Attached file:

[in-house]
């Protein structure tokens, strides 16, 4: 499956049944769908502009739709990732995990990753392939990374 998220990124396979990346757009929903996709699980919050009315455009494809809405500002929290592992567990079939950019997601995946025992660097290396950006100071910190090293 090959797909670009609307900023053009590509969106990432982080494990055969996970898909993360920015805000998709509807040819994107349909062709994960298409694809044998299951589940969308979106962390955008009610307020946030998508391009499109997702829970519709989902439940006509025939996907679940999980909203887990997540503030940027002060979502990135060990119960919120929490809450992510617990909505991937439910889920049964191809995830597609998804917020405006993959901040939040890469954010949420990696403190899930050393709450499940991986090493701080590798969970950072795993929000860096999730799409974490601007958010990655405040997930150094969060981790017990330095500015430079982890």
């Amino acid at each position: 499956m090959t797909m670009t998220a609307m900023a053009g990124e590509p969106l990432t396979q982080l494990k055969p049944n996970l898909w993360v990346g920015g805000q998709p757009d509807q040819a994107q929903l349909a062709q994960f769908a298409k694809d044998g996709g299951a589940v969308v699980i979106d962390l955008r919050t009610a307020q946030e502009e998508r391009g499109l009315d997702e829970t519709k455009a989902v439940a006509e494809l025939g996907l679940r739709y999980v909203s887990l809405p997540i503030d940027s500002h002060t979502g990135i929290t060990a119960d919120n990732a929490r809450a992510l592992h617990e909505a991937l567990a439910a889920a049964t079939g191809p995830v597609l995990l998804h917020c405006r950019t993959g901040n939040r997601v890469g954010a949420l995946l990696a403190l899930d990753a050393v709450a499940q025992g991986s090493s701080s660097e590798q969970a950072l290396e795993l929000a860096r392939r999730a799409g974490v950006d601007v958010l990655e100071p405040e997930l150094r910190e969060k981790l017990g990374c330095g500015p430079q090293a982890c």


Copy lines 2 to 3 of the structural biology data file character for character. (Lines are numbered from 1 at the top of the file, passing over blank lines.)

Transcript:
């Protein structure tokens, strides 16, 4: 499956049944769908502009739709990732995990990753392939990374 998220990124396979990346757009929903996709699980919050009315455009494809809405500002929290592992567990079939950019997601995946025992660097290396950006100071910190090293 090959797909670009609307900023053009590509969106990432982080494990055969996970898909993360920015805000998709509807040819994107349909062709994960298409694809044998299951589940969308979106962390955008009610307020946030998508391009499109997702829970519709989902439940006509025939996907679940999980909203887990997540503030940027002060979502990135060990119960919120929490809450992510617990909505991937439910889920049964191809995830597609998804917020405006993959901040939040890469954010949420990696403190899930050393709450499940991986090493701080590798969970950072795993929000860096999730799409974490601007958010990655405040997930150094969060981790017990330095500015430079982890």
């Amino acid at each position: 499956m090959t797909m670009t998220a609307m900023a053009g990124e590509p969106l990432t396979q982080l494990k055969p049944n996970l898909w993360v990346g920015g805000q998709p757009d509807q040819a994107q929903l349909a062709q994960f769908a298409k694809d044998g996709g299951a589940v969308v699980i979106d962390l955008r919050t009610a307020q946030e502009e998508r391009g499109l009315d997702e829970t519709k455009a989902v439940a006509e494809l025939g996907l679940r739709y999980v909203s887990l809405p997540i503030d940027s500002h002060t979502g990135i929290t060990a119960d919120n990732a929490r809450a992510l592992h617990e909505a991937l567990a439910a889920a049964t079939g191809p995830v597609l995990l998804h917020c405006r950019t993959g901040n939040r997601v890469g954010a949420l995946l990696a403190l899930d990753a050393v709450a499940q025992g991986s090493s701080s660097e590798q969970a950072l290396e795993l929000a860096r392939r999730a799409g974490v950006d601007v958010l990655e100071p405040e997930l150094r910190e969060k981790l017990g990374c330095g500015p430079q090293a982890c």